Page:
Tuesday, September 29, 2015

Food For Backpacking, Camping, and Bushcraft

It’s been a while since I’ve posted anything about food, so I decided to share with you what I do for my food when heading out into the woods. In part I want to mention some of the foods that I like to carry, but mostly I want to show you my set up, which allows me to quickly get my food ready for a trip.

What I do is that I keep what I call a “food box” in my gear room. In this box I have prepared and measured out portions of food that I can use for my trips. When I am packing for a trip, it makes it easy to mix and match different pieces to create the meals.


The black stuff sack you see is the bag in which I hold the food when out in the woods. I keep the bag inside the box.

The food items are all ones that can last for an extended period of time without any refrigeration. Having a food box like this also allows me to keep track of which foods last and for how long. I don’t bother with foods that require any special care. As a result, this also serves as a decent emergency food supply.

The items themselves vary depending on what I have stocked or found at the supermarket. It is not important to me what the food actually is, it just has to be calorie rich and light weight. I aim for about 100 cal/oz. I think that is a good number for the base food. People who spend extensive time in the woods usually aim for about 110 cal/oz or better but that is usually achieved by adding oils to the food, which I can do as well if needed.

Here is an example of what I currently have in my food box. Again, the items change based on what I buy at any given time.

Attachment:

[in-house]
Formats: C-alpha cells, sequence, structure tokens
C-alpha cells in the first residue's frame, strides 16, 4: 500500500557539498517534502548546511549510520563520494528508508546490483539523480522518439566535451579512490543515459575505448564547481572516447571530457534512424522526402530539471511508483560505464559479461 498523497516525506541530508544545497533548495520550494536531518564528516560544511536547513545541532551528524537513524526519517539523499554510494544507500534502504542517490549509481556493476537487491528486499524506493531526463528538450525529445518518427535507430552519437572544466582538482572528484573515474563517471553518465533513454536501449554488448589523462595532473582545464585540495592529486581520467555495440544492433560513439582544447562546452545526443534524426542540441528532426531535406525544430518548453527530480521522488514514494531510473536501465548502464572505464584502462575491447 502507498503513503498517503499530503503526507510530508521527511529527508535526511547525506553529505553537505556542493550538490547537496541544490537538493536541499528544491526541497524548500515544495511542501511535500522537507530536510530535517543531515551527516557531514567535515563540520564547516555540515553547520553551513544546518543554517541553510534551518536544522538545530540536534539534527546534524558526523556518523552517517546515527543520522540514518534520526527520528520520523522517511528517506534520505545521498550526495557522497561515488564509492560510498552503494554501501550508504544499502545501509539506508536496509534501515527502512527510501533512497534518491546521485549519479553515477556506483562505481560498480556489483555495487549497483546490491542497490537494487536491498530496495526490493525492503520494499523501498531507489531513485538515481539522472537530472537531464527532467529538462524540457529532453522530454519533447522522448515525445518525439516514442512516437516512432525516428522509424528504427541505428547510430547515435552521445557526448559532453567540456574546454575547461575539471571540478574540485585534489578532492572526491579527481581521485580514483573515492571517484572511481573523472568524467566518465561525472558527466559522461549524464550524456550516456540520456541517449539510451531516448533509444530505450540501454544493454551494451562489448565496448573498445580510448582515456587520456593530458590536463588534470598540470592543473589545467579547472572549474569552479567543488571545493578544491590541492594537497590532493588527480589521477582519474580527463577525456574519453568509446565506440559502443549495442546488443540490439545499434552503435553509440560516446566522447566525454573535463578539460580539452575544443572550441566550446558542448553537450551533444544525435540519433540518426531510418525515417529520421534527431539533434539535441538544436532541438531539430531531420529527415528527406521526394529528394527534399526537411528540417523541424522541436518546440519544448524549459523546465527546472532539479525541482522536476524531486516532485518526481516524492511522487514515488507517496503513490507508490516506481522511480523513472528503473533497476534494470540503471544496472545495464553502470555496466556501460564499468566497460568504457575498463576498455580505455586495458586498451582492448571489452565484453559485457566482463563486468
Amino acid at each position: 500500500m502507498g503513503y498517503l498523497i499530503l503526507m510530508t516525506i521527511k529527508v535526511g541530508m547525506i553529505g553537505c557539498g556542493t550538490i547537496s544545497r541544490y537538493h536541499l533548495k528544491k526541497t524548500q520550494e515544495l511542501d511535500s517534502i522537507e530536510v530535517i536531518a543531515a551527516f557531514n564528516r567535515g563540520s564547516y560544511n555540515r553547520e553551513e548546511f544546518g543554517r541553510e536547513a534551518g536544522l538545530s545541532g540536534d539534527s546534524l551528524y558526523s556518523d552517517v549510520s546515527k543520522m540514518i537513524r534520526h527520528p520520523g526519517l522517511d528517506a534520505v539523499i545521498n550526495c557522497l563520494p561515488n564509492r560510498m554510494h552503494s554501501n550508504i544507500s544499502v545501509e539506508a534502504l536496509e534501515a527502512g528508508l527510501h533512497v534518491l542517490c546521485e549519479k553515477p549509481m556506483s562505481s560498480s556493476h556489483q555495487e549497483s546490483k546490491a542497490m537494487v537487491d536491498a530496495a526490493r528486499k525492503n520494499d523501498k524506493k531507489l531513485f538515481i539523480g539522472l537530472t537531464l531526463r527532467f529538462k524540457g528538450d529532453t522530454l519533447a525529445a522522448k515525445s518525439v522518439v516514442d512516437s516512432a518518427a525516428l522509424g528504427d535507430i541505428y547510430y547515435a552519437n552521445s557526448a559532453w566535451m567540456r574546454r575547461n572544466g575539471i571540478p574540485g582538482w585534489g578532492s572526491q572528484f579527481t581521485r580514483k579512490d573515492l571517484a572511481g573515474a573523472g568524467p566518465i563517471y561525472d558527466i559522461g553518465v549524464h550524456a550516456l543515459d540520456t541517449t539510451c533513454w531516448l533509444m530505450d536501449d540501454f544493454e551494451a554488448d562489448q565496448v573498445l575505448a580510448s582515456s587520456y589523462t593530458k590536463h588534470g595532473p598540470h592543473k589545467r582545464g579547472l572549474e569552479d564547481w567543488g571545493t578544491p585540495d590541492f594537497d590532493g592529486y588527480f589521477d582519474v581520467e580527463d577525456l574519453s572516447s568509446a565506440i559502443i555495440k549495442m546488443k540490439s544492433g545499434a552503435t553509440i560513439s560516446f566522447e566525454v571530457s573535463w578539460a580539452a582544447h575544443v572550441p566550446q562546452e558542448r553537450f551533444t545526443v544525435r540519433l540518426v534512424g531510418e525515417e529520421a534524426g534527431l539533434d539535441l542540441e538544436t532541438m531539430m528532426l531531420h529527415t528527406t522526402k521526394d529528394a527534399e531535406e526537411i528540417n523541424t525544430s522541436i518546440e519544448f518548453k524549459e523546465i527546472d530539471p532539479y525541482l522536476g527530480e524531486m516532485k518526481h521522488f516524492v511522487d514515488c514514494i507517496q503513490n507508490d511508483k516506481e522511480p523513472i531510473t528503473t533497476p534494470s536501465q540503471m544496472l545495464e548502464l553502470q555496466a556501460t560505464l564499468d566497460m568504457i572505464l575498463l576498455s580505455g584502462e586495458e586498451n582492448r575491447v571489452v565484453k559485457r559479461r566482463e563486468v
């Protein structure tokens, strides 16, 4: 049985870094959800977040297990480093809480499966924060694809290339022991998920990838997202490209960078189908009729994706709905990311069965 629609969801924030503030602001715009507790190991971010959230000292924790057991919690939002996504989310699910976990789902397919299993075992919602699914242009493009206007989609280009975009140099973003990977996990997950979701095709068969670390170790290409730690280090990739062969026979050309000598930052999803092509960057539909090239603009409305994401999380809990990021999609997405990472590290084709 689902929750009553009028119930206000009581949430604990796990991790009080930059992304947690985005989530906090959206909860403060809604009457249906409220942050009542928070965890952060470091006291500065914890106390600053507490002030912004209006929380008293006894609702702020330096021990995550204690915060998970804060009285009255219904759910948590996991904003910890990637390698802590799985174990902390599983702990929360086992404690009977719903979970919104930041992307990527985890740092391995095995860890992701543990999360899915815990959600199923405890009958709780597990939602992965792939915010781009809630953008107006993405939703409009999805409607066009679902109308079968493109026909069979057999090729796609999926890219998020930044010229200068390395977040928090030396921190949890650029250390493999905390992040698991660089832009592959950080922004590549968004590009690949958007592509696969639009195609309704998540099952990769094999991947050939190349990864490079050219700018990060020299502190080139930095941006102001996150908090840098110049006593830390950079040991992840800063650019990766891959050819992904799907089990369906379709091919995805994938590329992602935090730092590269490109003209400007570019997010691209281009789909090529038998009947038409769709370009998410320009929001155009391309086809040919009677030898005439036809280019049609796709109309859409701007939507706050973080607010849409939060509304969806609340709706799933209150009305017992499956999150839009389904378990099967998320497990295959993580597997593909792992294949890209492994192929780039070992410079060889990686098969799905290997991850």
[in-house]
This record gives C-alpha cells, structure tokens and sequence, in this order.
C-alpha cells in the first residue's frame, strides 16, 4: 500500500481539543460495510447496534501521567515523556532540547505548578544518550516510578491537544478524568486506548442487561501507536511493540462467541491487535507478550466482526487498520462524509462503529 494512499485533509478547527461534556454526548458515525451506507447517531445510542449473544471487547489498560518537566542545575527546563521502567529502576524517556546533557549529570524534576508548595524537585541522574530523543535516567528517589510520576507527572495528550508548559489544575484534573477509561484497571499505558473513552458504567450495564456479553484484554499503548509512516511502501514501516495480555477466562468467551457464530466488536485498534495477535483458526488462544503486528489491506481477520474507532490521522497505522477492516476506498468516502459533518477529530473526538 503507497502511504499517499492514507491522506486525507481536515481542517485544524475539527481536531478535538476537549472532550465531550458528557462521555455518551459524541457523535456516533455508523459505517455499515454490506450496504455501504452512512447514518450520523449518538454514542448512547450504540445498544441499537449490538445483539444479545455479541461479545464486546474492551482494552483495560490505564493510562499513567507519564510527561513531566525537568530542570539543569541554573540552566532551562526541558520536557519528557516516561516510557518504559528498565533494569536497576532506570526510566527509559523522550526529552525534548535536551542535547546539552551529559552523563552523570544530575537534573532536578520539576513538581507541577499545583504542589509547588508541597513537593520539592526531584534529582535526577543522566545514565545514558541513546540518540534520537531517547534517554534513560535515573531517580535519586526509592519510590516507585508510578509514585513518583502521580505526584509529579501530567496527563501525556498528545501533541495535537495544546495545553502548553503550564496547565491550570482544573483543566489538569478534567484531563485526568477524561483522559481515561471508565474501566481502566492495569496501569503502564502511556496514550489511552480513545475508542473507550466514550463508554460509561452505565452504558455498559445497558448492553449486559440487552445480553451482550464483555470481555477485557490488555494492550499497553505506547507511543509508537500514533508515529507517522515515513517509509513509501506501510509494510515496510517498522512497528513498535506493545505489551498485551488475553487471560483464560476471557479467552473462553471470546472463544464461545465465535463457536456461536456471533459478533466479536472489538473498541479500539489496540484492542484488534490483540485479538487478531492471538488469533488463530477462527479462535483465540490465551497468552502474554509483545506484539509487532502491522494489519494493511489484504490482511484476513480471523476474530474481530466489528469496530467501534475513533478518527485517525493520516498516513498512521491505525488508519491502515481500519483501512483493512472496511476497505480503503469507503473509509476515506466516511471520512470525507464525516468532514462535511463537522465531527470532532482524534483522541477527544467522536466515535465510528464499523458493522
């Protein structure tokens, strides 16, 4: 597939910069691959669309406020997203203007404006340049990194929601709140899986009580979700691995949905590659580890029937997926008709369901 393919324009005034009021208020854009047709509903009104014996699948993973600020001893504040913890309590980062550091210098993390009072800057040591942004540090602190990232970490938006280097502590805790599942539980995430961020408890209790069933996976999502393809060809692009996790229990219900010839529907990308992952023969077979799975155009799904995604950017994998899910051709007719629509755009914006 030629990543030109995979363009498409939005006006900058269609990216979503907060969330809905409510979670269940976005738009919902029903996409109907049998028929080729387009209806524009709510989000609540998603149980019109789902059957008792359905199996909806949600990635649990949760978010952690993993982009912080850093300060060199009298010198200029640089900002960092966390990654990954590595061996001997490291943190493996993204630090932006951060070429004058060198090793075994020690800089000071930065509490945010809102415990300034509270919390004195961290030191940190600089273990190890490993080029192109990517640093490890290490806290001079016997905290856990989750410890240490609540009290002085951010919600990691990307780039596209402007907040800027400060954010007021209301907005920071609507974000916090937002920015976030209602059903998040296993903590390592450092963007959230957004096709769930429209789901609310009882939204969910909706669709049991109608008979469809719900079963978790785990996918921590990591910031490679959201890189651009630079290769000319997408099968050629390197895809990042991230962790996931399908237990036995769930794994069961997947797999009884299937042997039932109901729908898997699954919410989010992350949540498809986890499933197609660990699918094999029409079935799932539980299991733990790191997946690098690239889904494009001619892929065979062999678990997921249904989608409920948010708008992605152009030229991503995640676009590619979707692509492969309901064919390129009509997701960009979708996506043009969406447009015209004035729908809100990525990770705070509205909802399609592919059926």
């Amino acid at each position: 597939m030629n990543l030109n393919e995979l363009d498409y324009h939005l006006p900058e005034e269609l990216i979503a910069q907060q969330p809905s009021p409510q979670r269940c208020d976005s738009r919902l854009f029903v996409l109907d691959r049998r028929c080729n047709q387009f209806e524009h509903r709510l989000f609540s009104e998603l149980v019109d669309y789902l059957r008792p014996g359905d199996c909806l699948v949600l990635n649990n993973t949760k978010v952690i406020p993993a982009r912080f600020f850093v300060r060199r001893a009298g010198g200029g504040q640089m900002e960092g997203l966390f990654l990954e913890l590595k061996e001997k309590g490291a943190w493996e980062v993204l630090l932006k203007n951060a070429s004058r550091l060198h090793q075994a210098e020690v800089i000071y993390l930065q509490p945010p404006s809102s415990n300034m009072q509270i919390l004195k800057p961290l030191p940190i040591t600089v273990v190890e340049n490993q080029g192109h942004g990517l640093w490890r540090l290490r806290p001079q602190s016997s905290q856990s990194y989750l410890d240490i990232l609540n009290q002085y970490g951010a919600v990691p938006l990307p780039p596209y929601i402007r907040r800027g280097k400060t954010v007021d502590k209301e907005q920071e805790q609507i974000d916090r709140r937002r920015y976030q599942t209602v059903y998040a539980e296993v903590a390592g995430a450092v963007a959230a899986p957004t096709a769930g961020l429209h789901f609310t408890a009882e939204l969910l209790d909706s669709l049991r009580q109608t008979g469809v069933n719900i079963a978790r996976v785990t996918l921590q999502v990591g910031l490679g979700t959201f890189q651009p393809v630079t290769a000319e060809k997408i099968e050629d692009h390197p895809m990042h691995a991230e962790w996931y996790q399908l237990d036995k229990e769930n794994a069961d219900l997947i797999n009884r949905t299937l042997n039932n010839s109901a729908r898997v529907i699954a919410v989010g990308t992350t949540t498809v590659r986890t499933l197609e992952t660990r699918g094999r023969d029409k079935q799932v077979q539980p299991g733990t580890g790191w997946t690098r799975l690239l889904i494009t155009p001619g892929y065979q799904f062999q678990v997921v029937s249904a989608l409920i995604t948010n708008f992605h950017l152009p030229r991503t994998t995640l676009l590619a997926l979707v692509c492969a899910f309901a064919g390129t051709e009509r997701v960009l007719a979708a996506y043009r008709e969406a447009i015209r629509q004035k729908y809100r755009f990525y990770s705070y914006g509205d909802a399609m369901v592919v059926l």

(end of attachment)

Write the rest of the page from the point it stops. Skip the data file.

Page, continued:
What makes the food storage system efficient is that I take the time to portion out and pre-package each food item. That way when i am ready to start packing, I can just pick out items and toss them in my food bag without having to do any additional work. I try to divide items into serving sizes, unless they already come that way. On each item I pre-package, I write the caloric value as well as any cooking directions it might have.


In the above picture you see a bag of instant mashed potatoes. I have premixed it with some powdered gravy. It is a single serving size. It contains 240 calories and requires one and a half cups of water to cook. What I did was I bought a large box of mashed potatoes, several packets of powdered gravy, and I sat down one day, divided up the container, measured out the calories, and packaged everything in Ziploc bags ready for use.

Here are some of the other items I have in the food box:

Item Calories Weight Calories/Weight
Mashed Potatoes 240 cal 2.8 oz 86 cal/oz
Ramen Noodles (1) 380 cal 3.2 oz 119 cal/oz
Power Bar 240 cal 2.3 oz 104 cal/oz
Lance Crackers (1 pack/6 crackers) 200 cal 1.4 oz 143 cal/oz
Nabisco Peanut Butter Cookies (4) 280 cal 2.2 oz 127 cal/oz
Hard Salami 260 cal 2.1 oz 124 cal/oz
Corn Tortillas (2) 110 cal 1.7 oz 65 cal/oz
GU 100 cal 1.1 oz 91 cal/oz
Justin’s Maple Almond Butter 190 cal 1.1 oz 173 cal/oz

And that’s about it. It’s pretty simple. A bit of preparation ahead of time makes it easy to pack the food you need in a very short amount of time. Knowing how many calories each food item contains allows me to quickly add up to 2000 or 3000 calories depending on my needs for a particular trip.

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